Netflix Unveils Slate of True Crime Docs

The true crime obsession is here to stay, at least for another year. Hulu's (fictional) Only Murders in the Building has been renewed for a second season. Real-life sleuths have been dogged in solving the mystery of Gabby Petito, raising concerns about the ethics of amateur detectives. (Not to mention the issue of racism: Would America be so fascinated by this case if Gabby weren't white?) But I digress. Netflix has loaded up on even more documentary films and series to satisfy your cravings this winter.

First up is Tiger King 2, following up on the wildly popular series from last year. While many people are probably over the saga of Joe Exotic (who never got that pardon from President Trump), a whole lot has happened in the past 18 months. Both Doc Antle and Jeff Lowe faced legal trouble, and Carole Baskin made a brief run on Dancing with the Stars.

Next year boasts even more true crime, kicking off with The Puppet Master. This isn't the surprisingly long-running horror franchise, but a three-part doc on "one of the world's most audacious conmen." The series hails from the directors of The Imposter, which shocked audiences in 2012. After that, the almost-rhyming Tinder Swindler debuts, focusing on the women who exposed a notorious dating-app fraud.

Finally, we get a little more trendy with another film and series. Trust No One features swindled investors as they try to learn more about the death of cryptocurrency baron Gerry Cotten and his ill-gotten gains. And later in the year, Bad Vegan debuts, following restaurateur Sarma Melngalis and the con man who promised her an empire but siphoned off her fortune.


About Kip Mooney

Kip Mooney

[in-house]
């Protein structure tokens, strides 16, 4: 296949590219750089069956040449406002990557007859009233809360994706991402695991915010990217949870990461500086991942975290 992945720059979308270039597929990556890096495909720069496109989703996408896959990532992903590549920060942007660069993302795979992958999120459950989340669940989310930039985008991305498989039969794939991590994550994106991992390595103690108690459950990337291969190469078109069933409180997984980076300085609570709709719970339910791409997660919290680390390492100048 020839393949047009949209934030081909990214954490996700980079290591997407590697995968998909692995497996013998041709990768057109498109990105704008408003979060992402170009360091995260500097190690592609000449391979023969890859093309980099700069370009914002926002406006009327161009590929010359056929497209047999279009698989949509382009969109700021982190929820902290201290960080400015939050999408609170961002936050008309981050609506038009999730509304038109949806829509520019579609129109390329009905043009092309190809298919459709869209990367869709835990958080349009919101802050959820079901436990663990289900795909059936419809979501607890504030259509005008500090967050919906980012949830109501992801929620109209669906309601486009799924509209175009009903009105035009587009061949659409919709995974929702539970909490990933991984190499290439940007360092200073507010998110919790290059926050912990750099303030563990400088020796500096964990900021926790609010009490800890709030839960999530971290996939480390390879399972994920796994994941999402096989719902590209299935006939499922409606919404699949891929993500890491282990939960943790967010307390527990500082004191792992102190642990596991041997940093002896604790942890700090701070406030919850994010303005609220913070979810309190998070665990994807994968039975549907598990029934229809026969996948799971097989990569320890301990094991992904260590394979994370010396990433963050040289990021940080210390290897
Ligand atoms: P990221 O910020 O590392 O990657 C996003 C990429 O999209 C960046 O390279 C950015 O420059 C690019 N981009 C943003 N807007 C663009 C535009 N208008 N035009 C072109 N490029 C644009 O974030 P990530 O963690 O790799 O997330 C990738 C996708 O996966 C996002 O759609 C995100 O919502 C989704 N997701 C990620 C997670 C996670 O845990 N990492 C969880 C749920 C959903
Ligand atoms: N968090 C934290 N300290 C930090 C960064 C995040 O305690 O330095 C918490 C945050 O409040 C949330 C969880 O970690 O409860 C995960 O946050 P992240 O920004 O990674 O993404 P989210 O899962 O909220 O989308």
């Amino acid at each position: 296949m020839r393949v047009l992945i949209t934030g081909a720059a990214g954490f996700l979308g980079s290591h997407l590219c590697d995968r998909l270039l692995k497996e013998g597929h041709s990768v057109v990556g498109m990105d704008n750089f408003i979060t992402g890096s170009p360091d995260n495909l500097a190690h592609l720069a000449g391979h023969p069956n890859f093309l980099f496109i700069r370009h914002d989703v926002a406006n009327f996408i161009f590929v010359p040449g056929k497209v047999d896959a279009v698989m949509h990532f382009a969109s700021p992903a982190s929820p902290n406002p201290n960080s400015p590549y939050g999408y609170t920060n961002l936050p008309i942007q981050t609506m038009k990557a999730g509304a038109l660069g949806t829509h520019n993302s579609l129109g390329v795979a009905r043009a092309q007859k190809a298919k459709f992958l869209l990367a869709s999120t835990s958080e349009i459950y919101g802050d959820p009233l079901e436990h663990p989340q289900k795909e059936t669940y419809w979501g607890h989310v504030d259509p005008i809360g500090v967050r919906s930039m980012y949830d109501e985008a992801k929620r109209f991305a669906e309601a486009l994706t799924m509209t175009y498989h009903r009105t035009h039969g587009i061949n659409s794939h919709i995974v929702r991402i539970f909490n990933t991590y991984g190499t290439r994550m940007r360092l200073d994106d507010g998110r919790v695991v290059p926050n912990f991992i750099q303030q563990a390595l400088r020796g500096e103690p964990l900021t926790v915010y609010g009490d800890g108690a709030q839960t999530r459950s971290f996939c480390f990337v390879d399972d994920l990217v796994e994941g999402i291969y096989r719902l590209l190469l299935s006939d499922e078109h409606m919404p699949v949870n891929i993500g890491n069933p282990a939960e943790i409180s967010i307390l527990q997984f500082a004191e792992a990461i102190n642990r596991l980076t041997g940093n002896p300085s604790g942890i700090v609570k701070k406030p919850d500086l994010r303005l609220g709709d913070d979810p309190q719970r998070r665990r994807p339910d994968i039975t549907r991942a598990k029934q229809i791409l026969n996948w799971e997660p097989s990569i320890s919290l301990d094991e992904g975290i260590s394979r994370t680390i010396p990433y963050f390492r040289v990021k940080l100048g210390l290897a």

Like many film critics born during and after the 1980s, my hero is Roger Ebert. The man was already the best critic in the nation when he won the Pulitzer in 1975, but his indomitable spirit during and after his recent battle with cancer keeps me coming back to read not only his reviews but his insightful commentary on the everyday. But enough about a guy you know a lot about. I knew I was going to be a film critic—some would say a snob—in middle school, when I had to voraciously defend my position that The Royal Tenenbaums was only a million times better than Adam Sandler’s remake of Mr. Deeds. From then on, I would seek out Wes Anderson’s films and avoid Sandler’s like the plague. Still, I like to think of myself as a populist, and I’ll be just as likely to see the next superhero movie as the next Sundance sensation. The thing I most deplore in a movie is laziness. I’d much rather see movies with big ambitions try and fail than movies with no ambitions succeed at simply existing. I’m also a big advocate of fun-bad movies like The Room and most of Nicolas Cage’s work. In the past, I’ve written for The Dallas Morning News and the North Texas Daily, which I edited for a semester. I also contributed to Dallas-based Pegasus News, which in the circle of life, is now part of The Dallas Morning News, where I got my big break in 2007. Eventually, I’d love to write and talk about film full-time, but until that’s a viable career option, I work as an auditor for Wells Fargo. I hope to one day meet my hero, go to the Toronto International Film Festival, and compete on Jeopardy. Until then, I’m excited to share my love of film with you.